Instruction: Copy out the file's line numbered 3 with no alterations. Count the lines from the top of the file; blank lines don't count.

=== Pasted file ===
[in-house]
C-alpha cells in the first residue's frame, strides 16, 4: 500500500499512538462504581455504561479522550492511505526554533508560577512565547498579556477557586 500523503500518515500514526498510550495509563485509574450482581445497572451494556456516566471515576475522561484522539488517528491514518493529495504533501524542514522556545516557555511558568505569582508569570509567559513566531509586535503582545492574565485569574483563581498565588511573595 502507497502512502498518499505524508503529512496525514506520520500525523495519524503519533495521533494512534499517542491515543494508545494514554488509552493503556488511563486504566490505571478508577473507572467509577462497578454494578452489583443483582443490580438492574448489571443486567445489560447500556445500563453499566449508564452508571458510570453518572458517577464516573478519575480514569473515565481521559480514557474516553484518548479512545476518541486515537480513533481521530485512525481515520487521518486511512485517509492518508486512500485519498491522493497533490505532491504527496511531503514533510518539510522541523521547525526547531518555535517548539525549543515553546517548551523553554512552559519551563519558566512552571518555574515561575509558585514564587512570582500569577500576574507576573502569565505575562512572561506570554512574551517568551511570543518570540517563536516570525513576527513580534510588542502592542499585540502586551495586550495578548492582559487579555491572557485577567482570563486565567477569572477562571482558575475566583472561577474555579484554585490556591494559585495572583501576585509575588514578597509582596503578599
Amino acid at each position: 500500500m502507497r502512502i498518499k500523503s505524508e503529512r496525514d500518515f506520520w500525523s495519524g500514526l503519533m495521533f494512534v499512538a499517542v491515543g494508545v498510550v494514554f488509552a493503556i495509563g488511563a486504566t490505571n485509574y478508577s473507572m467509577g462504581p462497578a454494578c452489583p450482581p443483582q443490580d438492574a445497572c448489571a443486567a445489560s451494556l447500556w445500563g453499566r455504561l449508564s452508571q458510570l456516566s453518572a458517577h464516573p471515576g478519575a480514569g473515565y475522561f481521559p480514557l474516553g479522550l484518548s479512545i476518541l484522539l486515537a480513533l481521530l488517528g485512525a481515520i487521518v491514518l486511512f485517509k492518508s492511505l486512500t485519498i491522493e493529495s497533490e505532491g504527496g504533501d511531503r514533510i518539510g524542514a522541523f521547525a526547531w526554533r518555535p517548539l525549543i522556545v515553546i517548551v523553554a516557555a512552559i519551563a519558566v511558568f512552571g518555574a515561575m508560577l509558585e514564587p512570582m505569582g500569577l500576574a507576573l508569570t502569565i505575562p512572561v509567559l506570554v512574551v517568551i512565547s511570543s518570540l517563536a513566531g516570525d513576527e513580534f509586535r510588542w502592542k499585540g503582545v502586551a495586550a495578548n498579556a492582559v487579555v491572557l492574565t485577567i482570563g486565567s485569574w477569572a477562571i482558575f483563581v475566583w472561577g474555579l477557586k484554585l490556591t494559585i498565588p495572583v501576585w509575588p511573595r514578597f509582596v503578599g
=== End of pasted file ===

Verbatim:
Amino acid at each position: 500500500m502507497r502512502i498518499k500523503s505524508e503529512r496525514d500518515f506520520w500525523s495519524g500514526l503519533m495521533f494512534v499512538a499517542v491515543g494508545v498510550v494514554f488509552a493503556i495509563g488511563a486504566t490505571n485509574y478508577s473507572m467509577g462504581p462497578a454494578c452489583p450482581p443483582q443490580d438492574a445497572c448489571a443486567a445489560s451494556l447500556w445500563g453499566r455504561l449508564s452508571q458510570l456516566s453518572a458517577h464516573p471515576g478519575a480514569g473515565y475522561f481521559p480514557l474516553g479522550l484518548s479512545i476518541l484522539l486515537a480513533l481521530l488517528g485512525a481515520i487521518v491514518l486511512f485517509k492518508s492511505l486512500t485519498i491522493e493529495s497533490e505532491g504527496g504533501d511531503r514533510i518539510g524542514a522541523f521547525a526547531w526554533r518555535p517548539l525549543i522556545v515553546i517548551v523553554a516557555a512552559i519551563a519558566v511558568f512552571g518555574a515561575m508560577l509558585e514564587p512570582m505569582g500569577l500576574a507576573l508569570t502569565i505575562p512572561v509567559l506570554v512574551v517568551i512565547s511570543s518570540l517563536a513566531g516570525d513576527e513580534f509586535r510588542w502592542k499585540g503582545v502586551a495586550a495578548n498579556a492582559v487579555v491572557l492574565t485577567i482570563g486565567s485569574w477569572a477562571i482558575f483563581v475566583w472561577g474555579l477557586k484554585l490556591t494559585i498565588p495572583v501576585w509575588p511573595r514578597f509582596v503578599g